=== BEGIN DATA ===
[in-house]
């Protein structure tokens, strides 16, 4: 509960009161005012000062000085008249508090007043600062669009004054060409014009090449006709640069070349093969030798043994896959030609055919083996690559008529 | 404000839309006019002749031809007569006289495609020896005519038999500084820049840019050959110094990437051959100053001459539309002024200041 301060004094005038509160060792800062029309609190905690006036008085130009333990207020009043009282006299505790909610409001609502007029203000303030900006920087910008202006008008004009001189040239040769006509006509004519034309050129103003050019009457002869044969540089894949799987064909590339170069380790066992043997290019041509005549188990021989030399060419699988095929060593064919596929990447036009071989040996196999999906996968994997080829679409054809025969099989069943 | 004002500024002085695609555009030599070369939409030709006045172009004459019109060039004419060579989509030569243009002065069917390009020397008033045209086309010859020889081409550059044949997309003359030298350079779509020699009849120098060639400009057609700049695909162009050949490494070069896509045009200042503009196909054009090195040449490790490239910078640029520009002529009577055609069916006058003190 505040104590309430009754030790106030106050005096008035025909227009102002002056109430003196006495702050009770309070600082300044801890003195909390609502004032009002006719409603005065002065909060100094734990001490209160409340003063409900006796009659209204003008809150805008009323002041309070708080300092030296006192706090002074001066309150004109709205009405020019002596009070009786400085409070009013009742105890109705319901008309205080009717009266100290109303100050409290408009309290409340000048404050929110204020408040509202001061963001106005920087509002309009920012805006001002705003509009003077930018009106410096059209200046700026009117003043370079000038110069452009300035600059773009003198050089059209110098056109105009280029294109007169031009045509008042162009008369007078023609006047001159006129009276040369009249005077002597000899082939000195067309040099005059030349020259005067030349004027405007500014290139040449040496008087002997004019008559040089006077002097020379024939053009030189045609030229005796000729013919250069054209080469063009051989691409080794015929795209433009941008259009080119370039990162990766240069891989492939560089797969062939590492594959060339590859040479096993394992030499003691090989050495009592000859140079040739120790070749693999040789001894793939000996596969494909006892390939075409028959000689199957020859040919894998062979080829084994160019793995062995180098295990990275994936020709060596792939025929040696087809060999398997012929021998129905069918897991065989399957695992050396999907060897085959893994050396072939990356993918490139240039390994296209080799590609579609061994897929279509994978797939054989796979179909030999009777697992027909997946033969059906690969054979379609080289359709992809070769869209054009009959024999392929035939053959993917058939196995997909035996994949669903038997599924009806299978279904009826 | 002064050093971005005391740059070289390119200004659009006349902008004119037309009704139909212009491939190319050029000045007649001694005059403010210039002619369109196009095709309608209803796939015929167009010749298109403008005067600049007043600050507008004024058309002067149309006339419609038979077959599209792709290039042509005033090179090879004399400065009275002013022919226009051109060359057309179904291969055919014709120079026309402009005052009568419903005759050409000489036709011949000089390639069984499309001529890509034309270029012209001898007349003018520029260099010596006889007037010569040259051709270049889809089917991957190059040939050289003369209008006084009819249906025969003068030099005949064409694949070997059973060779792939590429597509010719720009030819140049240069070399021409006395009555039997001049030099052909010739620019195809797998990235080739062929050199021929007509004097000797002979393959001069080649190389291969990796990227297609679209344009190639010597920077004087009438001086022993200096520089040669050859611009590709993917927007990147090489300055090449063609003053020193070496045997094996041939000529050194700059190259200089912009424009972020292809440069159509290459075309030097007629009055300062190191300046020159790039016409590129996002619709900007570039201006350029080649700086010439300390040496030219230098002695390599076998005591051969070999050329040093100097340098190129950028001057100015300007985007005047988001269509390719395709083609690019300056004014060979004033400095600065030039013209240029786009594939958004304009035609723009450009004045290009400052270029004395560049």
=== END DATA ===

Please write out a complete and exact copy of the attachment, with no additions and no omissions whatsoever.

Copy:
[in-house]
């Protein structure tokens, strides 16, 4: 509960009161005012000062000085008249508090007043600062669009004054060409014009090449006709640069070349093969030798043994896959030609055919083996690559008529 | 404000839309006019002749031809007569006289495609020896005519038999500084820049840019050959110094990437051959100053001459539309002024200041 301060004094005038509160060792800062029309609190905690006036008085130009333990207020009043009282006299505790909610409001609502007029203000303030900006920087910008202006008008004009001189040239040769006509006509004519034309050129103003050019009457002869044969540089894949799987064909590339170069380790066992043997290019041509005549188990021989030399060419699988095929060593064919596929990447036009071989040996196999999906996968994997080829679409054809025969099989069943 | 004002500024002085695609555009030599070369939409030709006045172009004459019109060039004419060579989509030569243009002065069917390009020397008033045209086309010859020889081409550059044949997309003359030298350079779509020699009849120098060639400009057609700049695909162009050949490494070069896509045009200042503009196909054009090195040449490790490239910078640029520009002529009577055609069916006058003190 505040104590309430009754030790106030106050005096008035025909227009102002002056109430003196006495702050009770309070600082300044801890003195909390609502004032009002006719409603005065002065909060100094734990001490209160409340003063409900006796009659209204003008809150805008009323002041309070708080300092030296006192706090002074001066309150004109709205009405020019002596009070009786400085409070009013009742105890109705319901008309205080009717009266100290109303100050409290408009309290409340000048404050929110204020408040509202001061963001106005920087509002309009920012805006001002705003509009003077930018009106410096059209200046700026009117003043370079000038110069452009300035600059773009003198050089059209110098056109105009280029294109007169031009045509008042162009008369007078023609006047001159006129009276040369009249005077002597000899082939000195067309040099005059030349020259005067030349004027405007500014290139040449040496008087002997004019008559040089006077002097020379024939053009030189045609030229005796000729013919250069054209080469063009051989691409080794015929795209433009941008259009080119370039990162990766240069891989492939560089797969062939590492594959060339590859040479096993394992030499003691090989050495009592000859140079040739120790070749693999040789001894793939000996596969494909006892390939075409028959000689199957020859040919894998062979080829084994160019793995062995180098295990990275994936020709060596792939025929040696087809060999398997012929021998129905069918897991065989399957695992050396999907060897085959893994050396072939990356993918490139240039390994296209080799590609579609061994897929279509994978797939054989796979179909030999009777697992027909997946033969059906690969054979379609080289359709992809070769869209054009009959024999392929035939053959993917058939196995997909035996994949669903038997599924009806299978279904009826 | 002064050093971005005391740059070289390119200004659009006349902008004119037309009704139909212009491939190319050029000045007649001694005059403010210039002619369109196009095709309608209803796939015929167009010749298109403008005067600049007043600050507008004024058309002067149309006339419609038979077959599209792709290039042509005033090179090879004399400065009275002013022919226009051109060359057309179904291969055919014709120079026309402009005052009568419903005759050409000489036709011949000089390639069984499309001529890509034309270029012209001898007349003018520029260099010596006889007037010569040259051709270049889809089917991957190059040939050289003369209008006084009819249906025969003068030099005949064409694949070997059973060779792939590429597509010719720009030819140049240069070399021409006395009555039997001049030099052909010739620019195809797998990235080739062929050199021929007509004097000797002979393959001069080649190389291969990796990227297609679209344009190639010597920077004087009438001086022993200096520089040669050859611009590709993917927007990147090489300055090449063609003053020193070496045997094996041939000529050194700059190259200089912009424009972020292809440069159509290459075309030097007629009055300062190191300046020159790039016409590129996002619709900007570039201006350029080649700086010439300390040496030219230098002695390599076998005591051969070999050329040093100097340098190129950028001057100015300007985007005047988001269509390719395709083609690019300056004014060979004033400095600065030039013209240029786009594939958004304009035609723009450009004045290009400052270029004395560049």